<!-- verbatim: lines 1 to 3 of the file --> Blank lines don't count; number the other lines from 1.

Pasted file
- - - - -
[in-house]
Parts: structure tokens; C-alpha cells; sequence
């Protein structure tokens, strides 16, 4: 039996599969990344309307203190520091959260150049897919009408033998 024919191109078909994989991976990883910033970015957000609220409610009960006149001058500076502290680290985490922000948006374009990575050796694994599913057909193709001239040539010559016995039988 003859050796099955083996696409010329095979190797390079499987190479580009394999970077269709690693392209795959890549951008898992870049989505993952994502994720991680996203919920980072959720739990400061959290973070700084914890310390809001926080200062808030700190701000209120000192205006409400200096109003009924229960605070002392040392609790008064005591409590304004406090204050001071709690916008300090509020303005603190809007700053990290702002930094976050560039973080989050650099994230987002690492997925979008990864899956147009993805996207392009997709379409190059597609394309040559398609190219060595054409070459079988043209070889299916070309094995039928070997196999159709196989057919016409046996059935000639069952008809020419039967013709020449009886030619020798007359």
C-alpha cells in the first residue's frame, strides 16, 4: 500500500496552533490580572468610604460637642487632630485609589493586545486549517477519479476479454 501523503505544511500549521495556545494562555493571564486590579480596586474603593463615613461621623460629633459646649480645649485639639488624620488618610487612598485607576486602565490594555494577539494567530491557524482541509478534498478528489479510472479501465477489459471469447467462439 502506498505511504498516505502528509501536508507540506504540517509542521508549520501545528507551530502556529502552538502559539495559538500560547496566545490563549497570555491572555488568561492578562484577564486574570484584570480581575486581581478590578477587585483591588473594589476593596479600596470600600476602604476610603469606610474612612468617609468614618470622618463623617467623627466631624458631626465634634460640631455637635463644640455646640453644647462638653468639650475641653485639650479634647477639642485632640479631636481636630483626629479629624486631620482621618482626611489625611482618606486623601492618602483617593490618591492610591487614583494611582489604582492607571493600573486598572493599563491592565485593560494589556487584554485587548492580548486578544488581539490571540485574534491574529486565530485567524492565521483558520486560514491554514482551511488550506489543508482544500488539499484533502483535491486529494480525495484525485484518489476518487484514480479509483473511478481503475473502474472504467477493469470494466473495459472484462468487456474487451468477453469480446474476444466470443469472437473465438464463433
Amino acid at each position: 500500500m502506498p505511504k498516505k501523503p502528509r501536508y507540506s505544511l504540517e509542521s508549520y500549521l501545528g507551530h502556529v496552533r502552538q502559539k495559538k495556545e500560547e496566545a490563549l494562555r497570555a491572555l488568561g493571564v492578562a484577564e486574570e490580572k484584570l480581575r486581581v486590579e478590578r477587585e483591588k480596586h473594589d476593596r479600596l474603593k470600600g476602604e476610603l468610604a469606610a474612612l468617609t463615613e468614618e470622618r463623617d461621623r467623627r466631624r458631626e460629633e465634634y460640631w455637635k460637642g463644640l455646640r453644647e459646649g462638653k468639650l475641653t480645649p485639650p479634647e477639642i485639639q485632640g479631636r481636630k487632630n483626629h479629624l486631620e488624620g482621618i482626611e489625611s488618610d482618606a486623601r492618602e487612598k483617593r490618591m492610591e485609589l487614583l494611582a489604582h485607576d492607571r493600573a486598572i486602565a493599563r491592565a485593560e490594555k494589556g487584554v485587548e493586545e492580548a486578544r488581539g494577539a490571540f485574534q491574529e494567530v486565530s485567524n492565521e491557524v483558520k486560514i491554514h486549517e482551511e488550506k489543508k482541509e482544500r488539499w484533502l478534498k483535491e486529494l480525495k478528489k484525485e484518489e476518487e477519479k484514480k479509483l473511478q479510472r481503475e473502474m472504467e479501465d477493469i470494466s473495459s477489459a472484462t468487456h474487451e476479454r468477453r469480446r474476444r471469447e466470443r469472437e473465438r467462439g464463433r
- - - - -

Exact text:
[in-house]
Parts: structure tokens; C-alpha cells; sequence
């Protein structure tokens, strides 16, 4: 039996599969990344309307203190520091959260150049897919009408033998 024919191109078909994989991976990883910033970015957000609220409610009960006149001058500076502290680290985490922000948006374009990575050796694994599913057909193709001239040539010559016995039988 003859050796099955083996696409010329095979190797390079499987190479580009394999970077269709690693392209795959890549951008898992870049989505993952994502994720991680996203919920980072959720739990400061959290973070700084914890310390809001926080200062808030700190701000209120000192205006409400200096109003009924229960605070002392040392609790008064005591409590304004406090204050001071709690916008300090509020303005603190809007700053990290702002930094976050560039973080989050650099994230987002690492997925979008990864899956147009993805996207392009997709379409190059597609394309040559398609190219060595054409070459079988043209070889299916070309094995039928070997196999159709196989057919016409046996059935000639069952008809020419039967013709020449009886030619020798007359």